Post the memes to Pinterest too!
Advertise the Freebie!
Spend some money on advertising. Set your budget ahead of time. My strategy for freebies always begins with Bookbub. The very first thing I do is apply for a Bookbub ad. Everything else is built around the date BB gives me. If I’m turned down, then I do everything else anyway and hope for the best.
Once I have that BB date, I start booking ads with other advertising sites and try to set them for the week prior to the BB ad, so there’s a nice build to the BB ad. This helps with Amazon’s algorithms. Some of my favorite ad sites are:
- Reading Deals
- eReader News Today
- Robin Reads
- Kindle Nation Daily
- Book Gorilla
- Frugal Freebies
- Snick’s List
- One Hundred Free eBooks
- eReader Café
- Book Goodies
- Choosy Bookworm
*This is a small sample. I have a list of a couple of hundred ad sites that I’ll figure out a way to share with you all soon, I promise. I just try a few new ones every time, and make notes on what works and what doesn’t.
I also love playing with Facebook ads. Mark Dawson has a fabulous e-course on Facebook Advertising for Authors. It’s pricey but worth it.
Going Free at Amazon
Making Book 1 Brilliant
I’m going to help you with this. I’m working on a nuts & bolts course to make every writer a better writer, and I’ll be creating blog posts from time to time with tips excerpted from it. I don’t have a time frame just yet, but stay tuned. There will be another course on Law of Attraction for independent writers coming in tandem with it. Or maybe they’ll be combined.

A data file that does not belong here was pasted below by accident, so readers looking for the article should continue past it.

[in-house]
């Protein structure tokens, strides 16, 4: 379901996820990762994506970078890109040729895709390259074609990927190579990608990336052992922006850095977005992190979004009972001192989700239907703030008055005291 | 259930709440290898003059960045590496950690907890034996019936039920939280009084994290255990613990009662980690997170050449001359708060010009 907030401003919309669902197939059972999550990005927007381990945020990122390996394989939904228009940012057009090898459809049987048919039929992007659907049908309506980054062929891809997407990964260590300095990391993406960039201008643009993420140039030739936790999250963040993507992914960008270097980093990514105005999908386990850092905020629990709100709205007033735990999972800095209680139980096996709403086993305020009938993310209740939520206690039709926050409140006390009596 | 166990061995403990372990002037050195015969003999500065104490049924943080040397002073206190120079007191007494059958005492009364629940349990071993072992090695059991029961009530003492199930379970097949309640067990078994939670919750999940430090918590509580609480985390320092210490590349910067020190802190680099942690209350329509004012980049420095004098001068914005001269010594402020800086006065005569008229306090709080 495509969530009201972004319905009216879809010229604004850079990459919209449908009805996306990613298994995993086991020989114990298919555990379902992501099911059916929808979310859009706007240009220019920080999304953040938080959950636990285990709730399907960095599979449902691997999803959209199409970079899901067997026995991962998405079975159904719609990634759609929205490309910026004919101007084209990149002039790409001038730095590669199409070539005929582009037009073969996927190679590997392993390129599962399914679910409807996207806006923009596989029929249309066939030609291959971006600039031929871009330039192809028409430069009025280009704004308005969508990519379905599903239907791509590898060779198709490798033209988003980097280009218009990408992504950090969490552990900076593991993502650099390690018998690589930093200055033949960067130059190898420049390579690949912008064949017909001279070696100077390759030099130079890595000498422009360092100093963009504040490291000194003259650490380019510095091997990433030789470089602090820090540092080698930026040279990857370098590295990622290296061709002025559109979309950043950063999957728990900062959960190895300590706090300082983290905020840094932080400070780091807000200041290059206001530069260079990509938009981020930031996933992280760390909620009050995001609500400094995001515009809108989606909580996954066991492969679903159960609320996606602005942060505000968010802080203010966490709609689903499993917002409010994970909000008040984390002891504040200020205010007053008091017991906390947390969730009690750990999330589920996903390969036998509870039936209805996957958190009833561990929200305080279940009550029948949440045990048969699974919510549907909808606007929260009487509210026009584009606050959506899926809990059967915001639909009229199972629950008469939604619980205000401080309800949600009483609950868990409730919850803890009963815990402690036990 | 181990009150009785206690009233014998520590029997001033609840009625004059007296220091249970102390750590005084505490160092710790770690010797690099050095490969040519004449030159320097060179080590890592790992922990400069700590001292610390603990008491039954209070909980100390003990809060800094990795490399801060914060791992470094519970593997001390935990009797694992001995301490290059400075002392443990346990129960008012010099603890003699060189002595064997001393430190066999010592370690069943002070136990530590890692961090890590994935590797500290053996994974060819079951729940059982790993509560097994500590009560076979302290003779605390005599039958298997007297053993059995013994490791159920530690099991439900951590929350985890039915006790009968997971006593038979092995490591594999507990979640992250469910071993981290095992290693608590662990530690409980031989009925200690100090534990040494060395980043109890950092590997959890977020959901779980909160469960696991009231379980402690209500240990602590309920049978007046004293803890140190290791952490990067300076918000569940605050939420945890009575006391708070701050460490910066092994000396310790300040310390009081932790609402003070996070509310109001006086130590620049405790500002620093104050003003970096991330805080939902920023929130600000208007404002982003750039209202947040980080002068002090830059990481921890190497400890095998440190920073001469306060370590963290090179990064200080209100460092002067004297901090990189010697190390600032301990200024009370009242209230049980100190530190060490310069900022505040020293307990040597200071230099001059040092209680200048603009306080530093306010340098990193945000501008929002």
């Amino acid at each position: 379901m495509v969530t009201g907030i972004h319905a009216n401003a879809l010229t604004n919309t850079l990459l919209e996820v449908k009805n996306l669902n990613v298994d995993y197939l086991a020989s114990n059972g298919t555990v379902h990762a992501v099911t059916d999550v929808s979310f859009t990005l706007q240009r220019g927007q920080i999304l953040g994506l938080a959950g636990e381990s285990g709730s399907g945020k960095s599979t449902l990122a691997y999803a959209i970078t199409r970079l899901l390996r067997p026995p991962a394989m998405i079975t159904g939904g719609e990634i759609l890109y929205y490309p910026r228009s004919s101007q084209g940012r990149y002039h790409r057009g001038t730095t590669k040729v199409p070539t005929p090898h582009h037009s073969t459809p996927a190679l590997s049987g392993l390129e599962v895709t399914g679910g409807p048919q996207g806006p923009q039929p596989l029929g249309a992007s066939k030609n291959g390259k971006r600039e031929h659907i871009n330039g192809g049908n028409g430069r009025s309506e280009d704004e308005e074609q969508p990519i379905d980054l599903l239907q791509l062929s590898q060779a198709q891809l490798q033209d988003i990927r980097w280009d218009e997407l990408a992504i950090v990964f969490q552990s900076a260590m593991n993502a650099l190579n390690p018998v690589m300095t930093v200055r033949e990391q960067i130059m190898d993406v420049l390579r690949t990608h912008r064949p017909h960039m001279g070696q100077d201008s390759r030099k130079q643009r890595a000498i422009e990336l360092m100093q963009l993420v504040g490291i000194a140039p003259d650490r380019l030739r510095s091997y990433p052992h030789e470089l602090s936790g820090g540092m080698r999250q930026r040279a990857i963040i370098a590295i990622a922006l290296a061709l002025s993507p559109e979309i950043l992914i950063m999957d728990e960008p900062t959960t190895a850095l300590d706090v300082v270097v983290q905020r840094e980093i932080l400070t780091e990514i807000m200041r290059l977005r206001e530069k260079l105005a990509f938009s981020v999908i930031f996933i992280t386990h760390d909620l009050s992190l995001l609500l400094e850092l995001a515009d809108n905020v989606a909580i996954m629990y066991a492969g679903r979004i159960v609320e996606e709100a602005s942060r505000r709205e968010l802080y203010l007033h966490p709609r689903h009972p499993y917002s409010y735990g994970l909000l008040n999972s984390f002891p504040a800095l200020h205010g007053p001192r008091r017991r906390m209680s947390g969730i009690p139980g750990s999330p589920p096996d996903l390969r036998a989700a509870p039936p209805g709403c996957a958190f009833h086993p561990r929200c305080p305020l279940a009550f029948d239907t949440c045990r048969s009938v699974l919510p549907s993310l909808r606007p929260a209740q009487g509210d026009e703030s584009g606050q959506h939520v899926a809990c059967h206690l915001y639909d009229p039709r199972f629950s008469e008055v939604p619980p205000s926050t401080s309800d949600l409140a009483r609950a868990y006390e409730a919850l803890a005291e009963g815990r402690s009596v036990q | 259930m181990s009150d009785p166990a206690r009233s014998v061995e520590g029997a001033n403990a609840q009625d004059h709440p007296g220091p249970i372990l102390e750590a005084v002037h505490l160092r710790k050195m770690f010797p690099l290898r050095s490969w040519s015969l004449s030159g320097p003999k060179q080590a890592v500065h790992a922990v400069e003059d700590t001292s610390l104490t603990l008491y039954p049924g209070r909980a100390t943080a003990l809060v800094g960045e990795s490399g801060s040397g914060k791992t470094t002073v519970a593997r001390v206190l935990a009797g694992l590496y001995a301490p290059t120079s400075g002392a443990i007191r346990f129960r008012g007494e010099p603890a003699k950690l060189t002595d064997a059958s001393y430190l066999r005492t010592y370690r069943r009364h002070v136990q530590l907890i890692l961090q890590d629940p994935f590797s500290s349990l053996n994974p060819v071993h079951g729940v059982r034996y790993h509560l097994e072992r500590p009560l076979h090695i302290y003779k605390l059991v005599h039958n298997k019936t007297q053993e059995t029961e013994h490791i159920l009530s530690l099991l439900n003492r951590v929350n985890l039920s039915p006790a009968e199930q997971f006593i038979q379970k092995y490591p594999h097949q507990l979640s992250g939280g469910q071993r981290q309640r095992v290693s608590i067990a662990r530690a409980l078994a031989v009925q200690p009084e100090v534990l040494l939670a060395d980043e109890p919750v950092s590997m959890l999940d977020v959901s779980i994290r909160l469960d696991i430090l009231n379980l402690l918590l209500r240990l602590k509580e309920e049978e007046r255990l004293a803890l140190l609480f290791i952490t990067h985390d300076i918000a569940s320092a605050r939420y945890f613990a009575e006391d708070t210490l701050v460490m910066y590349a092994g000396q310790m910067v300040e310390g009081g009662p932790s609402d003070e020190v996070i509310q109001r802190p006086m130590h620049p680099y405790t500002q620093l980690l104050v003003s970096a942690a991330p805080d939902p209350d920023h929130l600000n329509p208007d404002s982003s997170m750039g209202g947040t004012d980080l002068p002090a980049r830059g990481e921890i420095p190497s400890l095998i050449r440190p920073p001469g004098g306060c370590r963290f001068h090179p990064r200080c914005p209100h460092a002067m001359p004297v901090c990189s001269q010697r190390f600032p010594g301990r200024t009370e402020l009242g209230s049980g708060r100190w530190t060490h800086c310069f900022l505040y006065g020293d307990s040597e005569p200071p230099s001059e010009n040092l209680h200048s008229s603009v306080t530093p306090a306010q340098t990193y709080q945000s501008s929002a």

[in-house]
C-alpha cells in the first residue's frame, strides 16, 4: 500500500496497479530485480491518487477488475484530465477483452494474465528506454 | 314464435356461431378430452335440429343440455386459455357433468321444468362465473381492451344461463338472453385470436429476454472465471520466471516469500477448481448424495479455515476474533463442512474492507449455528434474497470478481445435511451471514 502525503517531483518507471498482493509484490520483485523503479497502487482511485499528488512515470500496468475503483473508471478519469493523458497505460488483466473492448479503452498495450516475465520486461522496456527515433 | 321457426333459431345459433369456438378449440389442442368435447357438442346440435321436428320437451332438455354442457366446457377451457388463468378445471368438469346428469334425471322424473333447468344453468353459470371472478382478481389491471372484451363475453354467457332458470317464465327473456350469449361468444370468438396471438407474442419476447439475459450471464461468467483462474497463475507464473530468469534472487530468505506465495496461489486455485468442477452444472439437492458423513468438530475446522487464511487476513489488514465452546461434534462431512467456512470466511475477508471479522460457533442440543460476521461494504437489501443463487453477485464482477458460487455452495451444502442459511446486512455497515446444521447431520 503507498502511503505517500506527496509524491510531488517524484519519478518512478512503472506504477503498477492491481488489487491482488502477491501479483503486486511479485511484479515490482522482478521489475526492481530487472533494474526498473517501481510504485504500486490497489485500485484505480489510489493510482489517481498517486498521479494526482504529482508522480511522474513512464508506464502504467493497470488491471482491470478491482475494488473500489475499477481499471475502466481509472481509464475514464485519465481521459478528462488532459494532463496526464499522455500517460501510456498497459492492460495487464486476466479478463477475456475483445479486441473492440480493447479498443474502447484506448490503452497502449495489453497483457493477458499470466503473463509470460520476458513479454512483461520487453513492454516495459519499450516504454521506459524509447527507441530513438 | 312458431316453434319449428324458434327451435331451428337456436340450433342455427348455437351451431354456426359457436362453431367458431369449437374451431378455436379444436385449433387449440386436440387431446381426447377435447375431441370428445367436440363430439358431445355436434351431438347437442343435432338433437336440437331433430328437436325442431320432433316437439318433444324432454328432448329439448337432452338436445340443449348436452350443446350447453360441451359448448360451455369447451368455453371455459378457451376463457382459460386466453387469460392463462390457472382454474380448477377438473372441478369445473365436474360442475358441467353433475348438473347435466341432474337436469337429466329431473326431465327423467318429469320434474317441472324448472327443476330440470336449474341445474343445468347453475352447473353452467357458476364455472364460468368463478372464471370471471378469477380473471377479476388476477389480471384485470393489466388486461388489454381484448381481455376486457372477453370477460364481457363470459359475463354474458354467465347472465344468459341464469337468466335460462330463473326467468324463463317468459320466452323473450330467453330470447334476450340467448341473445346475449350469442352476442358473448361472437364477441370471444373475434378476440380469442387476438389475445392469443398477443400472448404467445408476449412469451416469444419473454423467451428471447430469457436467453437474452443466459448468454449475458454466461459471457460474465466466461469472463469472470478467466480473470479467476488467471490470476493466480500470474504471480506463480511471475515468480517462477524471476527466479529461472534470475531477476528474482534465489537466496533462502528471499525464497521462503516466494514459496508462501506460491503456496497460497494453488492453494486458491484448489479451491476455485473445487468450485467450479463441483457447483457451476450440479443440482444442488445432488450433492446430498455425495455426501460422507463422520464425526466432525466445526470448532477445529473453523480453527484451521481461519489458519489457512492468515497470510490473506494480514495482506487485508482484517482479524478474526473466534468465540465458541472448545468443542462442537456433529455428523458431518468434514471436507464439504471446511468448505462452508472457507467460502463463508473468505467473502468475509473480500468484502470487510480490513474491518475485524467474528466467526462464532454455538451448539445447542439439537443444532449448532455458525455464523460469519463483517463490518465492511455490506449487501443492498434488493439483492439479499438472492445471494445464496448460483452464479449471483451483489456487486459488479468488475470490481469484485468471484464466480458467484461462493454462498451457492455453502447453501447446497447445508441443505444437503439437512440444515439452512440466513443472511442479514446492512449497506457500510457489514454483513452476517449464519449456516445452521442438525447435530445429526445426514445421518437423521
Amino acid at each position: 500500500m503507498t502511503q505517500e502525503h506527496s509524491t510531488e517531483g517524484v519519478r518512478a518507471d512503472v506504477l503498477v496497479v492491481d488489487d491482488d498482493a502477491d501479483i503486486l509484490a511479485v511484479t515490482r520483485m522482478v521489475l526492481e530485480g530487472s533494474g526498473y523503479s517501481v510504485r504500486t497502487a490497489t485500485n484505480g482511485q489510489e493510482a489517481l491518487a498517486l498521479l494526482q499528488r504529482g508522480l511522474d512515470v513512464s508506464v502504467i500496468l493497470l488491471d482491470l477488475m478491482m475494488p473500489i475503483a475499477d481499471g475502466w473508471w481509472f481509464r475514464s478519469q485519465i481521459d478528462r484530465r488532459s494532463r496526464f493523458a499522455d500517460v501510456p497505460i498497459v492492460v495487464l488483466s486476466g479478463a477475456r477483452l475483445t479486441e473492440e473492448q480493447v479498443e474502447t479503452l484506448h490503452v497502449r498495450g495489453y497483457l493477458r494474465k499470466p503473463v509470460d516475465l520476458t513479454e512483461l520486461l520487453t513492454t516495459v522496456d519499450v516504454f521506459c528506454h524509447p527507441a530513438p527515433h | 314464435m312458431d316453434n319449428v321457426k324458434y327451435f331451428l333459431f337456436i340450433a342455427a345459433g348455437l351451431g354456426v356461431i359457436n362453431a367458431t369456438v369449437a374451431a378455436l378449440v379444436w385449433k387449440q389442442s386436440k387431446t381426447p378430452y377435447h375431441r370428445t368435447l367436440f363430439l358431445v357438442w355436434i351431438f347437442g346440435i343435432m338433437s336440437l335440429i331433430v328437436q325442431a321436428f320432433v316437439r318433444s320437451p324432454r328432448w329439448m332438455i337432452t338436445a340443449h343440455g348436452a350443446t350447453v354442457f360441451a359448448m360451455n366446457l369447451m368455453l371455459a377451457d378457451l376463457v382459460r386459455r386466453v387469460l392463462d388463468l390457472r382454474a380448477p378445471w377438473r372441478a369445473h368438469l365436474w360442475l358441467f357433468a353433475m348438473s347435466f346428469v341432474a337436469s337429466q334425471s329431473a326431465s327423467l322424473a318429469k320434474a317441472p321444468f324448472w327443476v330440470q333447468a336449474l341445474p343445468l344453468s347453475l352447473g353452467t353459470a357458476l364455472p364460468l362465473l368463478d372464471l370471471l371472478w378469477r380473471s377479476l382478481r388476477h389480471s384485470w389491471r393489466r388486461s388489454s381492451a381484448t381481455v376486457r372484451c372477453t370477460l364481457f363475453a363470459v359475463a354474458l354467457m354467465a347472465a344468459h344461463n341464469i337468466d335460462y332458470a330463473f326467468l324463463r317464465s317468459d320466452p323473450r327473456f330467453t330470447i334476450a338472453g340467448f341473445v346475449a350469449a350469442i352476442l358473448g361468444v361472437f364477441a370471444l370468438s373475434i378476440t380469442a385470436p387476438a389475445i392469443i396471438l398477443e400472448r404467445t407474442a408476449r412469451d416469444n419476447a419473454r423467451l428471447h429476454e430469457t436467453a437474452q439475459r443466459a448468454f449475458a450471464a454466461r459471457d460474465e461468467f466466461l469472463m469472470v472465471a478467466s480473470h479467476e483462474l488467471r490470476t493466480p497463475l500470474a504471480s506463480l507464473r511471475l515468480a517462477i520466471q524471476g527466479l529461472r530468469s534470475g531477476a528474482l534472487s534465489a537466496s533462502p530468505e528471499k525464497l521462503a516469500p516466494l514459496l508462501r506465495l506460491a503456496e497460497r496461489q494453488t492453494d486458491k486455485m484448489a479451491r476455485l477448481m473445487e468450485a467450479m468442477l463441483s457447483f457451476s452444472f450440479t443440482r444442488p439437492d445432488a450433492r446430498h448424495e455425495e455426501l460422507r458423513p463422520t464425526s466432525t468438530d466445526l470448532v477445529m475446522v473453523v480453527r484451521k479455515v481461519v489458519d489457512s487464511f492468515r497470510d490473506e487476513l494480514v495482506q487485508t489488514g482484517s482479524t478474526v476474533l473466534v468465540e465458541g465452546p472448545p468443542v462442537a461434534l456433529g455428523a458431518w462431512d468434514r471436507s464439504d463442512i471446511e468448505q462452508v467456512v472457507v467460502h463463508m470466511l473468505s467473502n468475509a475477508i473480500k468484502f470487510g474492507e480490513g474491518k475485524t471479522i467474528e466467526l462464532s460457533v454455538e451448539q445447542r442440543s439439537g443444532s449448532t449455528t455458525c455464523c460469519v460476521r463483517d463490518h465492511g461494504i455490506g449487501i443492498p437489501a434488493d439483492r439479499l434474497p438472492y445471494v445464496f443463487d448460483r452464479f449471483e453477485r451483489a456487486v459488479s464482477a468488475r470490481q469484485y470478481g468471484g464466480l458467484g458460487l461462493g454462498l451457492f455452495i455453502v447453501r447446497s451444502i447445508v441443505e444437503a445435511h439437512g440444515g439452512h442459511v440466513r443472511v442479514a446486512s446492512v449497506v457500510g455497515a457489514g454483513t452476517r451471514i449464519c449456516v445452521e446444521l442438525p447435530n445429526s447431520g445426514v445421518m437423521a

Setting up book 2 in the context of Book 1 goes hand in hand with just plain good storytelling. It can’t be obvious. The characters must be integral to the plot of Book 1, with just enough intrigue about their conflict to draw the reader in. You want them to know there’s a story there, and to be eager to read it.
But of course, the best ways to make your book brilliant are these:
- Write when you feel great! Not when you feel tired, uninspired, lazy, depressed, or sleepy.
- Love your story. If you’re sick of it or bored with it, so will the reader be. So if you don’t love it, change it.
- Believe in your talent. If you don’t think you’re the best thing to hit literature since Margaret Mitchell, neither will anyone else. Besides, what you believe in, is what you create.
- Trust your muse. Write what’s coming to you without doubting it, questioning it, toning it down. Let it flow as it’s given to you. Toning down or holding back, weakens your tale.
I hope this helps some of you up and coming indies out there. I’m going to categorize the nuts & bolts posts like this one under Indie Author Basics, and I’ll be adding more as I go along. So send me your questions or post them in comments. And for you woo-woo types, don’t worry. We’re not changing focus, just expanding what we cover here. Same audience, same philosophy.